The year was 2012. Despite strong words from health professionals and stringent measures from governments around the world, tobacco-related illnesses were still claiming millions of lives and costing taxpayers billions.
Policymakers started to wonder what the alternative strategy was. Whilst the number of smokers was falling, they weren’t falling fast enough – 20 per cent of Brits were still puffing away – with the resulting poor health creating a significant burden for health services. Was there a new strategy that would both get more people to quit, and be more cost-effective?
To help the policymakers develop their new strategies, researchers from Brunel University London’s Health Economics Research Group began to develop tools that would allow the policymakers to answer three key questions: What new areas should we invest in? What existing areas should we invest more in? And what areas do we disinvest from?
The Brunel team’s new tools allowed policy makers to gain a better understanding of what measures would give them a better Return on Investment (ROI):
The researchers worked with local, regional and national policymakers from around Europe to help them understand where they should be spending their money, and what each possible investment might recoup in the long term in the form of lower healthcare costs, increased productivity and reduced demand for social care.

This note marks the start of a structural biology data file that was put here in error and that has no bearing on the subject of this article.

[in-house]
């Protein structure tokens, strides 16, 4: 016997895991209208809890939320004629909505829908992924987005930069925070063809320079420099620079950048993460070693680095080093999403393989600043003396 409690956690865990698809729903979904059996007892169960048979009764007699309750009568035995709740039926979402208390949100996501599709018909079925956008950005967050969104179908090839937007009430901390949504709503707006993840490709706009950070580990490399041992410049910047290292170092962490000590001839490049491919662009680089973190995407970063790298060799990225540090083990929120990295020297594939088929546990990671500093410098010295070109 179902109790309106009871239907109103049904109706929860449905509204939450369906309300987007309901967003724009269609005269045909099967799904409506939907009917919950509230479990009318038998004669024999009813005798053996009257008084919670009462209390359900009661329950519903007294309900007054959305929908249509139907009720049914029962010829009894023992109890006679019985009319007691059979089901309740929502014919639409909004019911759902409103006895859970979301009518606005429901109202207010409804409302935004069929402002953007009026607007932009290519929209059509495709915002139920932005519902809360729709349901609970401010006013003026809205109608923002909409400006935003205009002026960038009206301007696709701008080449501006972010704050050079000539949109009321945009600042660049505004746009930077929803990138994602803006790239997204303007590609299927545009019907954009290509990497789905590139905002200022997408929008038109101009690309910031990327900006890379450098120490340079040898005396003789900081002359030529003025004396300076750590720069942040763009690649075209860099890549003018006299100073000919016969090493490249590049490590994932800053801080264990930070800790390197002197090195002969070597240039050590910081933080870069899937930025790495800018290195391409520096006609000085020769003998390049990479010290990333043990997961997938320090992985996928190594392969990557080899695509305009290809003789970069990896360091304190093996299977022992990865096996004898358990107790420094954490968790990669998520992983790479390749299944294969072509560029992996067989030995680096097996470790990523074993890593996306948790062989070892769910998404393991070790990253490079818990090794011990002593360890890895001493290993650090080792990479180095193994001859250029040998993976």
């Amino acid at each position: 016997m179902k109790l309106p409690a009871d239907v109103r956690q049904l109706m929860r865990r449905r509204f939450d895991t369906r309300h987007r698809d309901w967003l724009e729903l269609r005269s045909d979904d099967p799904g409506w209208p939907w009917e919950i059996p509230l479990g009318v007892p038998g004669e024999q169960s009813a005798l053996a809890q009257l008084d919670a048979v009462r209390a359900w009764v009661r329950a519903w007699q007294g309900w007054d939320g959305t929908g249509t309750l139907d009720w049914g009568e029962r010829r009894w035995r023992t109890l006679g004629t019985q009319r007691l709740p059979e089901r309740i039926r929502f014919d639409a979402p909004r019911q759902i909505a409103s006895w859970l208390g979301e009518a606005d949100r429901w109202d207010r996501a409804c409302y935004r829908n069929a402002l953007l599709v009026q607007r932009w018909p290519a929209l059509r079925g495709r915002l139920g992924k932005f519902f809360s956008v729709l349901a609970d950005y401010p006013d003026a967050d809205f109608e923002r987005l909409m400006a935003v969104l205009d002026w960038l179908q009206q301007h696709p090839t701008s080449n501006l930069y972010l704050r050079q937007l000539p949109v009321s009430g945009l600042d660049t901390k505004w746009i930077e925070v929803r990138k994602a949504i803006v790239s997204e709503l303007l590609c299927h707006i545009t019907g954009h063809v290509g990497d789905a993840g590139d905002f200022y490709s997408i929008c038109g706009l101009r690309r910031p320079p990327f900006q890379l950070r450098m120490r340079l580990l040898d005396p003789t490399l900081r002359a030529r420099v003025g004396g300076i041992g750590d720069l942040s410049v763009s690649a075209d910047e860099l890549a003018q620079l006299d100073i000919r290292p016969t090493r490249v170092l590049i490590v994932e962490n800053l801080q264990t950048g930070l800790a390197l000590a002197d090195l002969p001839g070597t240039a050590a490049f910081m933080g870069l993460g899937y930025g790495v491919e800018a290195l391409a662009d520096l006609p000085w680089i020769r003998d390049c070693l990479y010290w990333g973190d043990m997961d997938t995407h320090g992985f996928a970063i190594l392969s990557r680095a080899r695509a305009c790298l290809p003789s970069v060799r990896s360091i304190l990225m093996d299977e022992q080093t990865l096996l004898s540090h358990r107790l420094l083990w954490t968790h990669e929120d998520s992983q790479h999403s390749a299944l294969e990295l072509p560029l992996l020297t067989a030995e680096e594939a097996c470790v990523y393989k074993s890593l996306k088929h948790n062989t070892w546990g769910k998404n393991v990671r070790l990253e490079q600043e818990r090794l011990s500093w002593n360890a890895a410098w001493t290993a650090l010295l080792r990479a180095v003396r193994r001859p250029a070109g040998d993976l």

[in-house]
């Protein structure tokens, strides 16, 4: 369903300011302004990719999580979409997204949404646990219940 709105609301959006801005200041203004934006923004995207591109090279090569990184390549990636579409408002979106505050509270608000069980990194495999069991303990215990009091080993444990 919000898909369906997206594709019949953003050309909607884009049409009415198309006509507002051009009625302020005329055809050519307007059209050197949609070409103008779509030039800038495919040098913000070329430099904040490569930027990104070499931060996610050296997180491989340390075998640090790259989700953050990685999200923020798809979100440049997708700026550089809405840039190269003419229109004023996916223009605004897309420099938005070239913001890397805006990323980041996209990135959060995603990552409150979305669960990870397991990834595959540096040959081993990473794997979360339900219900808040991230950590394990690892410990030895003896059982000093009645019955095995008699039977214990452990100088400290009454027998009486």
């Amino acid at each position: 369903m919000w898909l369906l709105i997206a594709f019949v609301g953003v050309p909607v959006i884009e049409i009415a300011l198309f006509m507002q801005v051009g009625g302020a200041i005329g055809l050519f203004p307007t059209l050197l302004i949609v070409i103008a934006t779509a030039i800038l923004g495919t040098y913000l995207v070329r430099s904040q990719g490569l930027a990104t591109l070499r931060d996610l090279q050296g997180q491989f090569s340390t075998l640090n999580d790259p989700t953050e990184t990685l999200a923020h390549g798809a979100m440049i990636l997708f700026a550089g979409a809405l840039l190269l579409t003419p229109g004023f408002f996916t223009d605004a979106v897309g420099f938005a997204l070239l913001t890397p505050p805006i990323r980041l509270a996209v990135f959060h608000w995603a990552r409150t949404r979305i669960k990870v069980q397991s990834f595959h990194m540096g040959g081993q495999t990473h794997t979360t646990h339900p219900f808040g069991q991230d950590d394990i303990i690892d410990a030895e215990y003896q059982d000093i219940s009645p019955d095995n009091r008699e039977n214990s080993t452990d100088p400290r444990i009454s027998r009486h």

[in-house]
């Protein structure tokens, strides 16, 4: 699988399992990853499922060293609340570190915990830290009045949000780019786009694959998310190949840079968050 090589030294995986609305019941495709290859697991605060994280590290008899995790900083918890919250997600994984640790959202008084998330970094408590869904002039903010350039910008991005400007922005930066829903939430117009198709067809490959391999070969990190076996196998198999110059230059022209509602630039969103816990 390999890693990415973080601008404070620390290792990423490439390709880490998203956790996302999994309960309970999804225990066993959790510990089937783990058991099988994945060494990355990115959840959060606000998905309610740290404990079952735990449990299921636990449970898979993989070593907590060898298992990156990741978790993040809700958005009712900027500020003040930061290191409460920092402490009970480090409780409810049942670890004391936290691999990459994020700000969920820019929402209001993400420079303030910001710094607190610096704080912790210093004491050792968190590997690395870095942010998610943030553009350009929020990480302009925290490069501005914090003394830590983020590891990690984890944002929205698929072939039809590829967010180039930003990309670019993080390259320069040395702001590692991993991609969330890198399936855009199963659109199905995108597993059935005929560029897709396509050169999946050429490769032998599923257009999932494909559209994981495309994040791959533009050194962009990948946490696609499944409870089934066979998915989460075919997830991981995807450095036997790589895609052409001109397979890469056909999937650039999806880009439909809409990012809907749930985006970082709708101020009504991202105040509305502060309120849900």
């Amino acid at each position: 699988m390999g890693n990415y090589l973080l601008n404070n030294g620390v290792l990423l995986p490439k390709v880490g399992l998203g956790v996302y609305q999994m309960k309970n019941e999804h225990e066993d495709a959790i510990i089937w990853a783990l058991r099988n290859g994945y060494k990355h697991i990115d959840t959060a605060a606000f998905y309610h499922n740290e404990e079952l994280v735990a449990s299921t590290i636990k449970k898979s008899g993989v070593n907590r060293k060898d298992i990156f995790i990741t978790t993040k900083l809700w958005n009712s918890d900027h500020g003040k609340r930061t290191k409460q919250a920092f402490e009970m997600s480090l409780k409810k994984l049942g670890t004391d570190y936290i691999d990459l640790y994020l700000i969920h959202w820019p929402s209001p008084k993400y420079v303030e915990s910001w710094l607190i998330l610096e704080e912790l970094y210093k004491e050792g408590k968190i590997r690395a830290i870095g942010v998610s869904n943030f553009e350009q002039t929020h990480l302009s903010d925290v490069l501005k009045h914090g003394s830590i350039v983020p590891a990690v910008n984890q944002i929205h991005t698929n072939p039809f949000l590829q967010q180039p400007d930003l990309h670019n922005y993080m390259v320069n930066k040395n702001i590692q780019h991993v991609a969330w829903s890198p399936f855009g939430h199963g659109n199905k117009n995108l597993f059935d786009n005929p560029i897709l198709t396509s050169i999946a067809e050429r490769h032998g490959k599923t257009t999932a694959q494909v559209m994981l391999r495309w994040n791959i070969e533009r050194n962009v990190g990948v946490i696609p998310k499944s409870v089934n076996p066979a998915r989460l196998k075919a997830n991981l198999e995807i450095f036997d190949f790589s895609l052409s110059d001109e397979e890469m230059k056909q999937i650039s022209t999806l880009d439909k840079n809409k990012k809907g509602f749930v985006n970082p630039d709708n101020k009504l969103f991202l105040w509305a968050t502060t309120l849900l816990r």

The tools were adaptable and considered local conditions, such as the general make-up of the population and how many of them smoke or used to smoke, and what intervention measures were available to policymakers, how effective each one was, and how much each one cost.
The policymakers were able to develop a variety of successful measures thanks to the work of Brunel’s health economists, and there are now lives being saved because those that decide where the money gets spent have the tools to show them what works.
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Related Research Group(s)
Health Economics (HERG) - Our strategic focus is on economic evaluation and systematic reviews of a broad range of clinical and health service technologies by providing high-quality, applied, policy-relevant research, as well as developing and refining methods to increase the rigour and relevance of such studies.
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Project last modified 11/05/2022